Tuesday, 30 June 2015

Reminder: Economics for Real People tonight … [updated]

I’m afraid students are still away on their mid-year break (insert obvious jokes here about the work ethic of modern students) so no regular Thursday event for another couple of weeks, but the Auckland Uni Econ group is still gathering tonight to co-host this event. Why not get along?


  • The prospect of ministerial discretion to strip citizenship without judicial review is just a tiny window into a much deeper problem.
        “For instance, Australian governments have vested more and more decision-making power outside Parliament and into “independent” bureaucratic agencies. These undemocratic, unelected officials have enough discretionary power to effectively make government policy. …
        “Gillian Triggs was right to say our democratic freedoms are under threat. Still, did she see any irony in the fact that the democratically elected Abbott government obviously wants to fire her but – since she commands an independent statutory agency – it cannot?”
    Unelected officials are stifling our democratic freedoms – THE AGE
  • “We often imagine that our modern concerns are distinct from those of the past.  But how much legislative power the executive could exercise without parliamentary approval was one of the great contests in the lead-up to the English Civil War.  The seventeenth century English historian Roger Twysden declared that “the basis or ground of all the liberty and franchise of the subject” was “this maxim, that the king cannot alone alter the law”.  Yet through executive pronouncements and delegation governments have vested vast legislative power in what scholars call “non-majoritarian” regulatory and bureaucratic agencies.””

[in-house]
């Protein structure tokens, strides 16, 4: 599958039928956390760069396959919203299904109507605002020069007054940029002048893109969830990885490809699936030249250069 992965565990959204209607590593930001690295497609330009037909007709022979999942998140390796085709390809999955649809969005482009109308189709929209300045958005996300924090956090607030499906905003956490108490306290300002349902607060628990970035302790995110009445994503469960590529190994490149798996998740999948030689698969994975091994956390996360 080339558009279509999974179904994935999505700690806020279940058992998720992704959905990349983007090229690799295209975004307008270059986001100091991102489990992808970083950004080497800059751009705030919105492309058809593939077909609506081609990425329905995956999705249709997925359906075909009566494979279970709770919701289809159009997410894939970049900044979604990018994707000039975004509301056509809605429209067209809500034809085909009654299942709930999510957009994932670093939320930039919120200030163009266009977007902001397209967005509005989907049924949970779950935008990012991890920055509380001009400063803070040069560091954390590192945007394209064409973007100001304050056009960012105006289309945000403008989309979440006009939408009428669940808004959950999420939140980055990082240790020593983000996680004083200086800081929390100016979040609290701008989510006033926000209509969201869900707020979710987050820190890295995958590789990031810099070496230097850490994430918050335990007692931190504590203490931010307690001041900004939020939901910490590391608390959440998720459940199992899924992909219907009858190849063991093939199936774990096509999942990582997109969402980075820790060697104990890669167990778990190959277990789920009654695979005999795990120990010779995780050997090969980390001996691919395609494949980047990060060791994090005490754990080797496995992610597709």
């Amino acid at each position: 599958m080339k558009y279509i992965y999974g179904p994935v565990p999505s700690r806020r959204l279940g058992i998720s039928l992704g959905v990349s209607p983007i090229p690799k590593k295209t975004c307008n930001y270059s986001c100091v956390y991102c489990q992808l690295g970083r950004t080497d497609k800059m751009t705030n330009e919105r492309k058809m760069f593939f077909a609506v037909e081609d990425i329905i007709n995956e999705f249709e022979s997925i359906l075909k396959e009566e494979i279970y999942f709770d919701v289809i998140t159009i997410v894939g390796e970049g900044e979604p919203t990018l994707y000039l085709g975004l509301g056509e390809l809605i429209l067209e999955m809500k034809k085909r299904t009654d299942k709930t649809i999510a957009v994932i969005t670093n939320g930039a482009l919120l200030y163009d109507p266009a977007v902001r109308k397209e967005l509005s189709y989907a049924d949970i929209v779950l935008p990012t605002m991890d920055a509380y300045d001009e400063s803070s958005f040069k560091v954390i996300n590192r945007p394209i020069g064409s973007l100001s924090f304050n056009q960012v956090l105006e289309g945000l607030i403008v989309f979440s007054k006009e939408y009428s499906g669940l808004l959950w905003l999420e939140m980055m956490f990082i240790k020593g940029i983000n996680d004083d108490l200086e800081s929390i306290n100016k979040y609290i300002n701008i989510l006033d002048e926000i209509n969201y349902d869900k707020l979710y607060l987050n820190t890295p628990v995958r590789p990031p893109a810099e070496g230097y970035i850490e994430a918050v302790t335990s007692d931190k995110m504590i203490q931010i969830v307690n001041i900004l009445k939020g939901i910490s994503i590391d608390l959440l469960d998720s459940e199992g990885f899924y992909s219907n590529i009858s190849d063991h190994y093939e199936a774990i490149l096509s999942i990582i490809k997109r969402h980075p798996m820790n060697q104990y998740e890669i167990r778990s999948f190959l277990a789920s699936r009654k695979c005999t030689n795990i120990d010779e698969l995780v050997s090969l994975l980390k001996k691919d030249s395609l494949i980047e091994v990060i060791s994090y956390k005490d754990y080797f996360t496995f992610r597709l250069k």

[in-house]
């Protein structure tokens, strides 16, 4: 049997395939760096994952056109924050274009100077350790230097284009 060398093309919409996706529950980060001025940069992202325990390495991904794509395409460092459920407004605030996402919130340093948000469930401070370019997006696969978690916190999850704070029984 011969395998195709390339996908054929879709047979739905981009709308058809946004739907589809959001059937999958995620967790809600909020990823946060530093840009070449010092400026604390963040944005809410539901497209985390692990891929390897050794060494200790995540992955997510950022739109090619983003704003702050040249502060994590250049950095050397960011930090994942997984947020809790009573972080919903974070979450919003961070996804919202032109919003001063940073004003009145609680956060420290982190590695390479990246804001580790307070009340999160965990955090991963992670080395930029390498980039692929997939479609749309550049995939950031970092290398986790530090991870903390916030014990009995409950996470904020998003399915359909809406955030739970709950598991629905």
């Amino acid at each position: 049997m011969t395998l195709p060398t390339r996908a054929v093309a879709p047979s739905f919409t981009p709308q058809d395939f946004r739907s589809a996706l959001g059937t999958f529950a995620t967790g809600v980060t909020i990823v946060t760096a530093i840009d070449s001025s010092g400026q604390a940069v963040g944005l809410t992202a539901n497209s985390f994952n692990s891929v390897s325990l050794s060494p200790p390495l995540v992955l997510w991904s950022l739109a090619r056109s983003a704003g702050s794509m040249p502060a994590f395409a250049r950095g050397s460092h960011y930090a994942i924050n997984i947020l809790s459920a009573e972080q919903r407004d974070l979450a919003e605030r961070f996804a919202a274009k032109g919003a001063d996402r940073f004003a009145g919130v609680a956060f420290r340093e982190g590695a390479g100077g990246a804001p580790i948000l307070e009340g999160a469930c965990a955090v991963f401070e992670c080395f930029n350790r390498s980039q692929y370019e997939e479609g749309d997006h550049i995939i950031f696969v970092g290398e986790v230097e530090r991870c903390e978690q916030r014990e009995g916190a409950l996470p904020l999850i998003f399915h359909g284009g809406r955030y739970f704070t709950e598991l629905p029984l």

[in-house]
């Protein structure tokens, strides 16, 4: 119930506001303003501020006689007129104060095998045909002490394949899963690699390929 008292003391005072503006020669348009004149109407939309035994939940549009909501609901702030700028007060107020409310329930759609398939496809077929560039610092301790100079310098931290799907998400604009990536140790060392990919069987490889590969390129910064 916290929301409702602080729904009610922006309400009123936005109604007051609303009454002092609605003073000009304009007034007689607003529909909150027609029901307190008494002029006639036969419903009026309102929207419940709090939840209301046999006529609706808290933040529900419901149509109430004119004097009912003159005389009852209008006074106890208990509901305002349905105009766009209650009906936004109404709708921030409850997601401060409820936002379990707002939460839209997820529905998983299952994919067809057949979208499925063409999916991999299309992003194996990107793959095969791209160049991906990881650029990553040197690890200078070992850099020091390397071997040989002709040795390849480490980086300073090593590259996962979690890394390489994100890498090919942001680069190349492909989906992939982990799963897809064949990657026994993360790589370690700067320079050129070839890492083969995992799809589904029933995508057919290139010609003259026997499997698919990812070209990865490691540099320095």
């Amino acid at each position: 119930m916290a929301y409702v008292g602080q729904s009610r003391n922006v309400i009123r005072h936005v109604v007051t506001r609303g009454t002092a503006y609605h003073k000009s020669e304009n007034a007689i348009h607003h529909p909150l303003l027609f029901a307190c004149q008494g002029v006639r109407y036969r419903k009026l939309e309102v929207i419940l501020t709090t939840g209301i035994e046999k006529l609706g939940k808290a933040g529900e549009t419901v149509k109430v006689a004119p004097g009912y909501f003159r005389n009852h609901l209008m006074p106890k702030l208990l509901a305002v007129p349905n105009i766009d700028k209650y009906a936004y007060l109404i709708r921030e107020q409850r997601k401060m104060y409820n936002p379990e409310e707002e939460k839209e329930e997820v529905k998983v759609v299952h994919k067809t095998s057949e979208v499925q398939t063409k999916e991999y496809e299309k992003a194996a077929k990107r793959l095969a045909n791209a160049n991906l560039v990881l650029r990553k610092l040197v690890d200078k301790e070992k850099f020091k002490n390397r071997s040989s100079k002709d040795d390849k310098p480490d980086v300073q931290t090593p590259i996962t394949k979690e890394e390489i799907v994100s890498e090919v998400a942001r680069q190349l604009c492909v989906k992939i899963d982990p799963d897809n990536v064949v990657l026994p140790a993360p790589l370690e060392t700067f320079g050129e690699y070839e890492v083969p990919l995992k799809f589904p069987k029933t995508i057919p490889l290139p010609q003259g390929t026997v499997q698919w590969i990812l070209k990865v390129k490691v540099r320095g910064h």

The Undone Tasks of Deregulation
  • So I read Chris Berg’s new book Liberty, Equality and Democracy. Very highly recommended. I loved it. In the book he makes the radical argument that people should be treated equally as individuals. He makes very clear that this is a radical argument.
        “The only time I disagreed with any point he was making was, I think, a typo. Indeed that is my only criticism of the book – there were several obvious typos and I expect the revised edition (or even second edition) should fix those.
        “Overall I was so impressed with the book that I imagine that one day some fine classical liberal will thump down the book and say, “This is what we believe”.”
    Book Review: Liberty, Equality & Democracy – Sinclair Davidson, CATALLAXY FILES

  • Classical liberalism, the tradition of free markets and individual liberty, has an outsider status in the Australian economics profession. This paper surveys the origin of Australian classical liberal economics in the nineteenth century, its sharp decline in the first half of the twentieth century, and its revival and growth in recent decades. Despite a period of successful market-oriented economic reform in the 1980s and 1990s, surveys suggest that classical liberalism is a minority viewpoint among Australian economists.
        “Currently the only critical mass of classical liberal academic economists in Australia is at RMIT University in Melbourne. …”

    Classical liberalism around the world – Rafe Champion, CATALLAXY FILES

UPDATE: Chris Berg appeared on TV3 this morning. (Warning, video contains traces of Paul Henry.)

[Click the pic for the vid, or click here.]

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